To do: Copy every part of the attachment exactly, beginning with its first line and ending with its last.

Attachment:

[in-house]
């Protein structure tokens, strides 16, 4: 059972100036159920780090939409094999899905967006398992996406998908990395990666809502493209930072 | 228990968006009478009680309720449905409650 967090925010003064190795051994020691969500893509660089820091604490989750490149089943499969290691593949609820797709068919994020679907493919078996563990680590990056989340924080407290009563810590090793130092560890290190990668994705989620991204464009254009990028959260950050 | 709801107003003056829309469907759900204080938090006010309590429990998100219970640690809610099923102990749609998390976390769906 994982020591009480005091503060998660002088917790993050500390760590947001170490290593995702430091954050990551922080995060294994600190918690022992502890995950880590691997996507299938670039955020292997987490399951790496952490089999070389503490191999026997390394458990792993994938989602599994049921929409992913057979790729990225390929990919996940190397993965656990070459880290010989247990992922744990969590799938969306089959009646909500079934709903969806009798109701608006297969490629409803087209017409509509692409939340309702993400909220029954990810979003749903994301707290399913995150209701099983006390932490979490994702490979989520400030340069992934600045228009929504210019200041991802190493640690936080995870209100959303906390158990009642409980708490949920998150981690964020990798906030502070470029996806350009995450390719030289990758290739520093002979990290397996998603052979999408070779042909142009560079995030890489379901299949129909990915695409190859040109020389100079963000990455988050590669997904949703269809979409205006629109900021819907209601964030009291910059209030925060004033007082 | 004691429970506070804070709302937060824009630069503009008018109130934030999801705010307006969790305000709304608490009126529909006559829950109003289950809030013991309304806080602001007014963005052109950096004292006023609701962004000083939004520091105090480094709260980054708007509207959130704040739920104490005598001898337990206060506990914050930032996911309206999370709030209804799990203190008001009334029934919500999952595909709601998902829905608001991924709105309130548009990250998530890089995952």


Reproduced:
[in-house]
């Protein structure tokens, strides 16, 4: 059972100036159920780090939409094999899905967006398992996406998908990395990666809502493209930072 | 228990968006009478009680309720449905409650 967090925010003064190795051994020691969500893509660089820091604490989750490149089943499969290691593949609820797709068919994020679907493919078996563990680590990056989340924080407290009563810590090793130092560890290190990668994705989620991204464009254009990028959260950050 | 709801107003003056829309469907759900204080938090006010309590429990998100219970640690809610099923102990749609998390976390769906 994982020591009480005091503060998660002088917790993050500390760590947001170490290593995702430091954050990551922080995060294994600190918690022992502890995950880590691997996507299938670039955020292997987490399951790496952490089999070389503490191999026997390394458990792993994938989602599994049921929409992913057979790729990225390929990919996940190397993965656990070459880290010989247990992922744990969590799938969306089959009646909500079934709903969806009798109701608006297969490629409803087209017409509509692409939340309702993400909220029954990810979003749903994301707290399913995150209701099983006390932490979490994702490979989520400030340069992934600045228009929504210019200041991802190493640690936080995870209100959303906390158990009642409980708490949920998150981690964020990798906030502070470029996806350009995450390719030289990758290739520093002979990290397996998603052979999408070779042909142009560079995030890489379901299949129909990915695409190859040109020389100079963000990455988050590669997904949703269809979409205006629109900021819907209601964030009291910059209030925060004033007082 | 004691429970506070804070709302937060824009630069503009008018109130934030999801705010307006969790305000709304608490009126529909006559829950109003289950809030013991309304806080602001007014963005052109950096004292006023609701962004000083939004520091105090480094709260980054708007509207959130704040739920104490005598001898337990206060506990914050930032996911309206999370709030209804799990203190008001009334029934919500999952595909709601998902829905608001991924709105309130548009990250998530890089995952």